Horse Time, as I like to call it, is that blissful place where the world slows down, senses struggle back to life, and the tension lines throughout my body soften and dissipate. Just standing with a horse is calming. Watching him eat, graze, and move about his world is a gentle reminder to pay attention, breathe more deeply, and get out of my head and into the moment. This, without a doubt, is the part of the day where I return to myself, find my own sacred space, and recapture the quiet rhythm that life always offers, but in the rapid-fire demands of the world around us, gets easier and easier ignore.
Do you take this time to just “be” with your horse? Or do you, like I used to, enter the barn every day with a head full of agenda, a list of to-dos, and expectations of your horse and yourself that have very little to do with your heart and everything to do with your head?
Sometimes life has a way of slapping some sense into us.
I recently took a full time job — an exciting, demanding, challenging return to who I used to be in the work world. As a Director of Communications now instead of a writer of books and articles and freelance grants, I start each day with a staggering to-do list (usually with a few leftovers from the day before), and time enters warp speed as demands on my attention pelt me like pea-sized hail (not enough to hurt me any; just impossible to ignore). Every escape to the barn — not every day now, but every chance I can create — has helped me realize the true gift of Horse Time.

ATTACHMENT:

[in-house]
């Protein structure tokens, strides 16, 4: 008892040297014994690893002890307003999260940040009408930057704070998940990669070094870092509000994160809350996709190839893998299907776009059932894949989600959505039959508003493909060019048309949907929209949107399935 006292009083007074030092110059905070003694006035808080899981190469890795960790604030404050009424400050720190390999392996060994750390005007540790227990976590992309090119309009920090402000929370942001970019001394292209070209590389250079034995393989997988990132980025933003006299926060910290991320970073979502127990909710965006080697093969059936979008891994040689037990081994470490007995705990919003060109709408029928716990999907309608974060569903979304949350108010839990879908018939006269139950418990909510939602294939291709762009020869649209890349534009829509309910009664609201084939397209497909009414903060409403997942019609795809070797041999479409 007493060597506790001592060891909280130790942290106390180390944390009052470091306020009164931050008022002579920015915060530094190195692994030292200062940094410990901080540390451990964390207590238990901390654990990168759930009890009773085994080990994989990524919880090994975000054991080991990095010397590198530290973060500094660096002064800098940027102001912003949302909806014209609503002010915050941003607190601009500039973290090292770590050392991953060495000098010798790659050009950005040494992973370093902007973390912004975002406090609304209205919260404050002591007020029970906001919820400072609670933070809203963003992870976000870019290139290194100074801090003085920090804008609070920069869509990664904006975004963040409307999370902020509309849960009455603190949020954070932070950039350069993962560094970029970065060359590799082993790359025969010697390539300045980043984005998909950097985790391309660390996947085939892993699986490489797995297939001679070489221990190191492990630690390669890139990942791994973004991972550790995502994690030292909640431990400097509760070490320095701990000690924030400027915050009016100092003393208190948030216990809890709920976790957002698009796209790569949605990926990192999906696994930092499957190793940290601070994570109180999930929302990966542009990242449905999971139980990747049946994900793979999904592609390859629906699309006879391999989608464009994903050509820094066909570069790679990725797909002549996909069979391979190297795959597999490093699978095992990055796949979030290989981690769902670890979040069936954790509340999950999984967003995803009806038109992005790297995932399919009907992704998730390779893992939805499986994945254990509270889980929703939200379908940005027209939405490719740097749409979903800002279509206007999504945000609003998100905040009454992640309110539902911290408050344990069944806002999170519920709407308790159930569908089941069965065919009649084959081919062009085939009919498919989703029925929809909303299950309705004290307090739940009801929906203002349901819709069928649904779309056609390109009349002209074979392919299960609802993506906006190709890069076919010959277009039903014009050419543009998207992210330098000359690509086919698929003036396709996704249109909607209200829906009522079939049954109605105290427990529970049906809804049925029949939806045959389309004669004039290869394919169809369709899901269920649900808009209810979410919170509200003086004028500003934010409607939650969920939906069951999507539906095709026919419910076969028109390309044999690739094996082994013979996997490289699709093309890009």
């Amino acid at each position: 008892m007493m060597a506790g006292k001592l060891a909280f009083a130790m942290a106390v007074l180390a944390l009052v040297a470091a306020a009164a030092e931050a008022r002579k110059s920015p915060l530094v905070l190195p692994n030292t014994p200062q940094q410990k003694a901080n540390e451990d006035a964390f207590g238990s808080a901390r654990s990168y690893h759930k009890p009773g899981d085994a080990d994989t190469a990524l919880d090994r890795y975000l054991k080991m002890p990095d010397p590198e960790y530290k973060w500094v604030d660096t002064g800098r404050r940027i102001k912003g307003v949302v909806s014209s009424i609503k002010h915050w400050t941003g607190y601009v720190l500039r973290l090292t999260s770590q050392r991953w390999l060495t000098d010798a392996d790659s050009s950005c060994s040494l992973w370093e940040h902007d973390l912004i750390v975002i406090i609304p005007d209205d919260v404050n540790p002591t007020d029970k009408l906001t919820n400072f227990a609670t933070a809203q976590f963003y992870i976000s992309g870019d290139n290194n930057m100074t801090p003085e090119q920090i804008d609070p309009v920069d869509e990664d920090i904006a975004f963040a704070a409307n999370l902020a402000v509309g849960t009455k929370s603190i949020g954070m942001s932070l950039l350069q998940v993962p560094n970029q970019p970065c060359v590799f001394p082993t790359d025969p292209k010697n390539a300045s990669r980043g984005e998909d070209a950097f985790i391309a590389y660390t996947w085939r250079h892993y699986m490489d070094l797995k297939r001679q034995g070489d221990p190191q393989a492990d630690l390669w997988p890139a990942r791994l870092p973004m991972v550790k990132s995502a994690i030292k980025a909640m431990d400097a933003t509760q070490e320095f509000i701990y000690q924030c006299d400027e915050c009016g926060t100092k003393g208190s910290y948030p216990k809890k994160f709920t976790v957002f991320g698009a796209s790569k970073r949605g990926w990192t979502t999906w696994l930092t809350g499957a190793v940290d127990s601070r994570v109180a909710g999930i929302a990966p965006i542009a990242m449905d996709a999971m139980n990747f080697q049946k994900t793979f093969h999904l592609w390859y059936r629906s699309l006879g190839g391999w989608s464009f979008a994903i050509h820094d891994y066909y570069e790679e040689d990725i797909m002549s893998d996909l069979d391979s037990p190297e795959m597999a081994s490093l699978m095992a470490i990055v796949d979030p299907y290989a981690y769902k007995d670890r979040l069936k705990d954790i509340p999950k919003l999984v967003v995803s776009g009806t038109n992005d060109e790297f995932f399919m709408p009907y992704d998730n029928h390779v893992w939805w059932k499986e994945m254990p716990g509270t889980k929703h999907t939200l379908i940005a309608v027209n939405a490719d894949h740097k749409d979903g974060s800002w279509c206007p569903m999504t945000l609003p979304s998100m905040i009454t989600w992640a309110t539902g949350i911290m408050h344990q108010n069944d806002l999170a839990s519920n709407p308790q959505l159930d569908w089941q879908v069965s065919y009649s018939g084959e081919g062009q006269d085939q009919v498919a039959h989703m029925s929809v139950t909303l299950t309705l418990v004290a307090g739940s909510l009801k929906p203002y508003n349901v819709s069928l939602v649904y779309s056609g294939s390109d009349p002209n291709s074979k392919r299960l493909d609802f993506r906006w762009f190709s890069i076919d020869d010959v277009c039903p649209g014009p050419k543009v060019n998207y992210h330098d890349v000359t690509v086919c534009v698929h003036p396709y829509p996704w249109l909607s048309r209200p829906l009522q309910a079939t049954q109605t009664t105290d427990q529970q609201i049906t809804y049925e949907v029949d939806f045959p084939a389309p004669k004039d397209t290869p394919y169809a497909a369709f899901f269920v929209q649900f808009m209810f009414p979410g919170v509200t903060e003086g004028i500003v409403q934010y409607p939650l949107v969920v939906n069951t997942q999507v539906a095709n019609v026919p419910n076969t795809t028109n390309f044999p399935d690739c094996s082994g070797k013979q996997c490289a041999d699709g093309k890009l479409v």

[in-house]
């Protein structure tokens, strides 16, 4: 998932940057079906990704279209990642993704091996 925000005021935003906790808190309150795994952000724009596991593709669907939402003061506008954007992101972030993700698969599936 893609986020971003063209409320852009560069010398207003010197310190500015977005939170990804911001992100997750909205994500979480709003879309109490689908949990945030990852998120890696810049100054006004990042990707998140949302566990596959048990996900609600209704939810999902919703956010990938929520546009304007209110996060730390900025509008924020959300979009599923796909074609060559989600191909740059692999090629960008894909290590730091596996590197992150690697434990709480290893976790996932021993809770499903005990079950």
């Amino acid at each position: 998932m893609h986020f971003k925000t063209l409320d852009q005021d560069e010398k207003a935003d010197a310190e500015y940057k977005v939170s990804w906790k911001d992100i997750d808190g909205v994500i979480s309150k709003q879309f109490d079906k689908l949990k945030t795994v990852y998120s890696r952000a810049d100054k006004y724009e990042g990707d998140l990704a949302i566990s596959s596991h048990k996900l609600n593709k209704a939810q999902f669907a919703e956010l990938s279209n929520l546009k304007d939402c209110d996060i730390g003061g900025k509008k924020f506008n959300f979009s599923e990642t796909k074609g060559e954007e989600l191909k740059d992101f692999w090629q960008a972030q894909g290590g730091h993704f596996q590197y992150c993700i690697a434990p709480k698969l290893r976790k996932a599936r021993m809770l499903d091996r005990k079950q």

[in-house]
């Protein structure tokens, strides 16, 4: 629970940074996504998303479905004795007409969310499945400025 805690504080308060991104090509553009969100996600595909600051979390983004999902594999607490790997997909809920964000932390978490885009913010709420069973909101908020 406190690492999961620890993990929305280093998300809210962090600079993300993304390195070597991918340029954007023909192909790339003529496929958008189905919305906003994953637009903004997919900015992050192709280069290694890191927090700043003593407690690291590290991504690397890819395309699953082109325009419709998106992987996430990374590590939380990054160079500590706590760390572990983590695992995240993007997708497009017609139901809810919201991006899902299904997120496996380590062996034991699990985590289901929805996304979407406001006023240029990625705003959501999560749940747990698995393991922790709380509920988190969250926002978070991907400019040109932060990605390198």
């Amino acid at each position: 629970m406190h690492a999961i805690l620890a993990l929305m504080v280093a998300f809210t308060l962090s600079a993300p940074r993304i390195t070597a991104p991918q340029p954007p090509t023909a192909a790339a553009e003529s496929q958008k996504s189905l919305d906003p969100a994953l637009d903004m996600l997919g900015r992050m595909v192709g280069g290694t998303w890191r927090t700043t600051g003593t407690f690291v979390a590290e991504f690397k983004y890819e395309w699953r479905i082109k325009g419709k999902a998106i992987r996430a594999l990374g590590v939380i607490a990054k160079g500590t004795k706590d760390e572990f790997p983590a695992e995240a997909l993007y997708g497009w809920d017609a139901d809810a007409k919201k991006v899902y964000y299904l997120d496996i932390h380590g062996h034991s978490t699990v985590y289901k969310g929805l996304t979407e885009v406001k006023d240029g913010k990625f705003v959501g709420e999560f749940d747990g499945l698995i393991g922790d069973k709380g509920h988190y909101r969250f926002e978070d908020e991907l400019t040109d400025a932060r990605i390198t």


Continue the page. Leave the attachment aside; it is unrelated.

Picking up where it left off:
Now I realize that while it’s good to have goals with your horse (and mine do start to come back to me if I am able to stay at the barn long enough), it’s just as important to allow yourself to take the ideas espoused in Veronique Vienne’s treatise on the subject, a little book called The Art of Doing Nothing into your Horse Time. The opportunity is there for all of us, every time we’re with our horse. It’s quiet though. And very easy to miss.
Take some time today and let yourself soak up a little bit of this wonder. You’ll be glad you did.
And, of course, now I want to hear from you. How do you find more Horse Time? For those of you who work in the 8-5 world as I now do, what’s your strategy for getting enough Horse Time without shortchanging the important people in your life? This has always been a hot topic, and now that it’s turned personal, it’s even more important to me to dig into it than ever before. Let’s put our heads together here and brainstorm ways to find and make the most of our Horse Time!